25 Jan 2023

ASTERA TITANS for Bayreuth Baroque Opera Festival

by Louise Stickland

Astera Titan Tubes provided a great solution for the lighting of a rolling ‘small stage’ scenic truck which was central to the action for the 2022 Bayreuth Baroque Opera Festival’s acclaimed production of “Allessandro Nell’Indie” by Leonardo Vinci, directed by Max Emmanuel Cancic and lit by David Debrinay from Paris and Lyon-based design studio LJOMA.

Three unique performances were staged at the beautiful Margravial Opera House (Markgräfliches Opernhaus), a UNESCO World Heritage site.

David is well acquainted with Astera products, and he initially asked lighting specialist Kai Fischer, the Festival’s technical production manager who co-ordinates all the lighting procurement, if he could source Astera AX1s or Titan Tubes for the task of lighting the small stage, which played an integral role in the narrative.


The story is focused on Alexander the Great’s Indian campaign and his defeat of King Poros in 326 BCE at the Battle of Hydaspes, and in true Baroque style, a sense of spectacle and elaborate staging and complex detailed architecture was central to the production.

“I knew using the wireless Astera fixtures was the only way to easily bring light, colour and vibrance to the stage, taking up such a small amount of space,” he commented, adding that he also chose this option because they had a short time in which to build the set. “It was a solution that enabled the stage to be built without needing to define in advance where I might need electrical power.”

Three Titans were attached above the back of the small stage set, with two in the front and one in the middle all clamped to the set roof, with another vertical unit on the stage left and right sides on their foot stands. They provided set washing and support key lighting when the actors were on it.


“We needed a neat and handy solution to fit into very tight spaces, and being wireless was essential, both because the stage moves up and downstage throughout the show and to deal with the fast scene changes that take place on it,” explained Kai.

Six different scenes within the main show were played out on the small stage, so when the set changed, the Titans were simply un-clipped and then re-clipped into their new positions to illuminate the new and current scenery elements.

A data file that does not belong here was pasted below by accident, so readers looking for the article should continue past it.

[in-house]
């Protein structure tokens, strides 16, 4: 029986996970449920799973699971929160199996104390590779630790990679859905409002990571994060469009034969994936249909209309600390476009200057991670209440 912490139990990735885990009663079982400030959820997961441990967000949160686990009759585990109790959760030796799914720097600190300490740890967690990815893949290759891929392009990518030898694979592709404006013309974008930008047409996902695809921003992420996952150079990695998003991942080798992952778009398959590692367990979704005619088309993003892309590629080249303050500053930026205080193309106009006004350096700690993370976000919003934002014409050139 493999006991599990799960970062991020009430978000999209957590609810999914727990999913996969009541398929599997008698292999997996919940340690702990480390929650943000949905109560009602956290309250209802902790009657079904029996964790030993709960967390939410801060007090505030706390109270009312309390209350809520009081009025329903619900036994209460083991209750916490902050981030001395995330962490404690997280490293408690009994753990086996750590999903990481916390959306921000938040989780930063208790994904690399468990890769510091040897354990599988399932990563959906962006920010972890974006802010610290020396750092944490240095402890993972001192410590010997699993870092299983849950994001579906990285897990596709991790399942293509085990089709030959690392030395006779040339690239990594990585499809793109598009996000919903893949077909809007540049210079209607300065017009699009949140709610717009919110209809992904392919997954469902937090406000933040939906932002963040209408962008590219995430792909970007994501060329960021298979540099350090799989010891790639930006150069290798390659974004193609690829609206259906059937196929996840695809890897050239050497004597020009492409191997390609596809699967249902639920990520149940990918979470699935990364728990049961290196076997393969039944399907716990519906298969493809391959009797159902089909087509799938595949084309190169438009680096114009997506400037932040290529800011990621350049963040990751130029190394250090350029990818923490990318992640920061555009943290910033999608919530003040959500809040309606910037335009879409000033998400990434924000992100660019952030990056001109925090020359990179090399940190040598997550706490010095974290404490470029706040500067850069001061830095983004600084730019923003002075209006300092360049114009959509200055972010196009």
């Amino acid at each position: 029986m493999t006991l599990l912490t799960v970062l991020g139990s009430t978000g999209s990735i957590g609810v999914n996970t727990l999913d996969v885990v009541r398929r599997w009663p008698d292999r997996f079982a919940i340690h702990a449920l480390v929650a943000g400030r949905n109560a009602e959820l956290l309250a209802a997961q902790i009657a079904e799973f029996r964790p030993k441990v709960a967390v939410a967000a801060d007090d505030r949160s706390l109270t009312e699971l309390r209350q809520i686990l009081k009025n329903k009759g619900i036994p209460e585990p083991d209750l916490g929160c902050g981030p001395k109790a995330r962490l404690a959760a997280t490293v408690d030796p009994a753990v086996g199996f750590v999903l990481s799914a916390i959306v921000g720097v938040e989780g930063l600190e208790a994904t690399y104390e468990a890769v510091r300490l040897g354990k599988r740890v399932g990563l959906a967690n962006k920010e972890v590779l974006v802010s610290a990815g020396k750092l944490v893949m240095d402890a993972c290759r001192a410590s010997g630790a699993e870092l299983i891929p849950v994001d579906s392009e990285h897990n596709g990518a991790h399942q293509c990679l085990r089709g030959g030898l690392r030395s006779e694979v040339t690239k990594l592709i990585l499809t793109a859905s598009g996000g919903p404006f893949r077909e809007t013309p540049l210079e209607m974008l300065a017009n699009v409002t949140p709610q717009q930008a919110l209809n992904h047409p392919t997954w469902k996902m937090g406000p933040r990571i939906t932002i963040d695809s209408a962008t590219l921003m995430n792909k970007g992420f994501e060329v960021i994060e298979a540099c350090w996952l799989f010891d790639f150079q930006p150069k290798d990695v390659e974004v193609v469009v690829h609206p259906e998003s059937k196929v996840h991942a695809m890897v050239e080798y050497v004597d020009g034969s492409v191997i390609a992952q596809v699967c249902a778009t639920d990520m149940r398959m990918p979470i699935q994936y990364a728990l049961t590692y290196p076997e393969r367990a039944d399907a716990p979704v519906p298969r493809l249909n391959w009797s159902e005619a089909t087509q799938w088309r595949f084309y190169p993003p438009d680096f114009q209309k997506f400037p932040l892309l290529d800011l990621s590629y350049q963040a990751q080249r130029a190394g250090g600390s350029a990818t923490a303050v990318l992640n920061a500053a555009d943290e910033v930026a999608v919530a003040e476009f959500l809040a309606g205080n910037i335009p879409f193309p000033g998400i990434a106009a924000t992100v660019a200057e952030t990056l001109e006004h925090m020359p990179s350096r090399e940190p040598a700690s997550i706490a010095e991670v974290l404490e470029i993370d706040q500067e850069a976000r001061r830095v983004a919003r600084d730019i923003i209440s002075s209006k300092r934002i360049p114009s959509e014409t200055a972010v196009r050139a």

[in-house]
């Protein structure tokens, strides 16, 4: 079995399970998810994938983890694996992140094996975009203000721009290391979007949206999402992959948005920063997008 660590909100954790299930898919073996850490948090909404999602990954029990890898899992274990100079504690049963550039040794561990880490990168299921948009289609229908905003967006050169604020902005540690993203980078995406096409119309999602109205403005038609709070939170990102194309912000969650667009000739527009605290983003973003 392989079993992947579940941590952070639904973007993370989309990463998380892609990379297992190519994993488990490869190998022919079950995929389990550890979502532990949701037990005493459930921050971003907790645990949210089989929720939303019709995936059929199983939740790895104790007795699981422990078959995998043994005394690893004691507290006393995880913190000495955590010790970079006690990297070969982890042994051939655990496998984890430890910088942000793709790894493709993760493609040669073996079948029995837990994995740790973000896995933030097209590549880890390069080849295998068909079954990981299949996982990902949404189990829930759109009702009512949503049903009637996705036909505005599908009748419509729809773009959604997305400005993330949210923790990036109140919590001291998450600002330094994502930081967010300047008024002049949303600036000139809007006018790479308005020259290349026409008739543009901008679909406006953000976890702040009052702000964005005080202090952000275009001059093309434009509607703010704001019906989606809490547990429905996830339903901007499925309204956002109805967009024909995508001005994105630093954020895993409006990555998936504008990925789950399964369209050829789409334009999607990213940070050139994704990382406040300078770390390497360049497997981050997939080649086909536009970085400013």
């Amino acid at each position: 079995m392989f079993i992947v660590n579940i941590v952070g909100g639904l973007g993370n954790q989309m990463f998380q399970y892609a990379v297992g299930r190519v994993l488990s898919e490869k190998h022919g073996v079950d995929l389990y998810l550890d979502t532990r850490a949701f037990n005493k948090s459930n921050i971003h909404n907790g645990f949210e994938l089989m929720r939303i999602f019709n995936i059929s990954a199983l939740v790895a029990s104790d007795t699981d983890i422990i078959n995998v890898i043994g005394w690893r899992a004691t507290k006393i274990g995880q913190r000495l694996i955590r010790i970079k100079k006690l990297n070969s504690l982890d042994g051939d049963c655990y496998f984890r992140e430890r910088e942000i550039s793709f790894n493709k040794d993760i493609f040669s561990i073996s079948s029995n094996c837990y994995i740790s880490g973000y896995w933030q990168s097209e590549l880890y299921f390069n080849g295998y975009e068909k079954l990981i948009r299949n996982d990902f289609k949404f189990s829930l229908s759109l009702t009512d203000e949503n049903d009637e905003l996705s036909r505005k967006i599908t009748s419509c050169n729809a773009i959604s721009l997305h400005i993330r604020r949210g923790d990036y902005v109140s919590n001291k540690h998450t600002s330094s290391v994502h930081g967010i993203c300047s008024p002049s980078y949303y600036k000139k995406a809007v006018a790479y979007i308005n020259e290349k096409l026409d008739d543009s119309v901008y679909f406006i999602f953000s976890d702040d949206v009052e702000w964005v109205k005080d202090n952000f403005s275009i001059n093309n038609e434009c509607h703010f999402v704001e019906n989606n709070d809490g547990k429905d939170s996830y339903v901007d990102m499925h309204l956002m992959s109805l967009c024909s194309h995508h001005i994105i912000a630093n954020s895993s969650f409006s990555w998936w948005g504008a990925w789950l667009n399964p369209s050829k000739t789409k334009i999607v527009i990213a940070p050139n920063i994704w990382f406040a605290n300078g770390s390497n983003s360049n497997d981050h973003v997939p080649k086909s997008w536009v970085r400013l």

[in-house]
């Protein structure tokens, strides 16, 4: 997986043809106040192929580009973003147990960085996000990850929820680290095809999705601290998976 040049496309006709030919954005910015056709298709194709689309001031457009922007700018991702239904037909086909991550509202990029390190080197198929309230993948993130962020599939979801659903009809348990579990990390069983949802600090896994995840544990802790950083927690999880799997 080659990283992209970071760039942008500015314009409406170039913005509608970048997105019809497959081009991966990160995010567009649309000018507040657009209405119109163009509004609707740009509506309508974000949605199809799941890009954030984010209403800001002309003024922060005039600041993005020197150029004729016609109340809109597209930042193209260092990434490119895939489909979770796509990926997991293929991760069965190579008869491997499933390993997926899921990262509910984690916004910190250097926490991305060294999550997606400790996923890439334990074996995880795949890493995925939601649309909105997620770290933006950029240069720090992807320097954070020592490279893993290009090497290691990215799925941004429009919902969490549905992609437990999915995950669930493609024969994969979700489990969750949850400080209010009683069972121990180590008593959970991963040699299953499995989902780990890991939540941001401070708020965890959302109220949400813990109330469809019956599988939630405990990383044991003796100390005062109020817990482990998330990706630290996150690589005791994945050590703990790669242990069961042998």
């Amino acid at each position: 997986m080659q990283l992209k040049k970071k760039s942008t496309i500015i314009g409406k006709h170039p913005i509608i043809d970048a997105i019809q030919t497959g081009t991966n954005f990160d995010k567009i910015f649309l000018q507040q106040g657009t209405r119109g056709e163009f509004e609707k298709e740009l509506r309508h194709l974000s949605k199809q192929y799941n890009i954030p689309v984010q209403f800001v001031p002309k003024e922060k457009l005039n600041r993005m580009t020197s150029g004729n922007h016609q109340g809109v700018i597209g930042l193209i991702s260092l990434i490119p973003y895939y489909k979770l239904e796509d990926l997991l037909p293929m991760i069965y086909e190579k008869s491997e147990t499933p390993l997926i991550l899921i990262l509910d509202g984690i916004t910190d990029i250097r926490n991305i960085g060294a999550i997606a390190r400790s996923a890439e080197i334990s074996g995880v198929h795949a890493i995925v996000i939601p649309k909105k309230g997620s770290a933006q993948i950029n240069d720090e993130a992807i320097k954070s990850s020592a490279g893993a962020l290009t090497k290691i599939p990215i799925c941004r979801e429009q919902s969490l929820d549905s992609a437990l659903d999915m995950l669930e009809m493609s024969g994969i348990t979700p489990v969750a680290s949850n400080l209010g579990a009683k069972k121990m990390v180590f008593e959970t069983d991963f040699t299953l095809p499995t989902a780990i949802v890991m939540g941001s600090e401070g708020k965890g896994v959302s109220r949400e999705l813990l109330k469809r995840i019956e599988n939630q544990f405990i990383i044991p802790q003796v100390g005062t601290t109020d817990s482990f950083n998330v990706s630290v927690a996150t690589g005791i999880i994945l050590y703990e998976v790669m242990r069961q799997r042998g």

Kai also noted that the Titan Tubes were extremely quick to move and he was impressed with the battery charge which lasted for two shows … and then some!

It is the first time he had seen them in action on an opera, but has used various Astera products on several TV productions and events over the last three years.

“Titan Tubes are the best innovation that we could have on this show!” Kai enthused, adding that as well as a great solution for opera and theatre shows generally, the quality of light output and high CRI make them ideal for key lighting and for being squeezed into otherwise inaccessible positions.

He notes that having Titan Tubes as set dressing in this context was extremely expedient on crew power, with all the onstage set lighting changes throughout the four-hour show handled by one person.

David has been advocating Astera for many years and has used different luminaires on a diverse selection of international shows and performances, including a recent fashion event in New York where no less than 200 Asteras were integral to his design.

The Astera tech on this production was Frank Brösa who is based in Berlin. He usually works on TV productions and architectural lighting projects but was delighted to be part of the talented team delivering the 2022 Bayreuth Baroque Opera Festival.

Frank has been using Astera products for around six years. “They are extremely good fixtures and great for these scenic applications,” he stated, adding that he also loves all the bracketry and mounting kit that comes supplied with the Titan Tubes.

To illuminate the magnificent front of the Margravial Opera House for the Allessandro Nell’Indie performances which featured music by the {oh!} Orkiestra from Poland, conducted by lead violinist, Martyna Pashuszka, Kai deployed 16 x Astera AX5 TriplePARs which were also ideal for highlighting its ornate facade.

Opened in 1748 and declared a UNESCO World Heritage site in 2012, the venue reopened in 2018 after extensive renovations restoring it to its original Baroque opulence simultaneously updating the backstage facilities to accommodate modern productions. It is also a museum.


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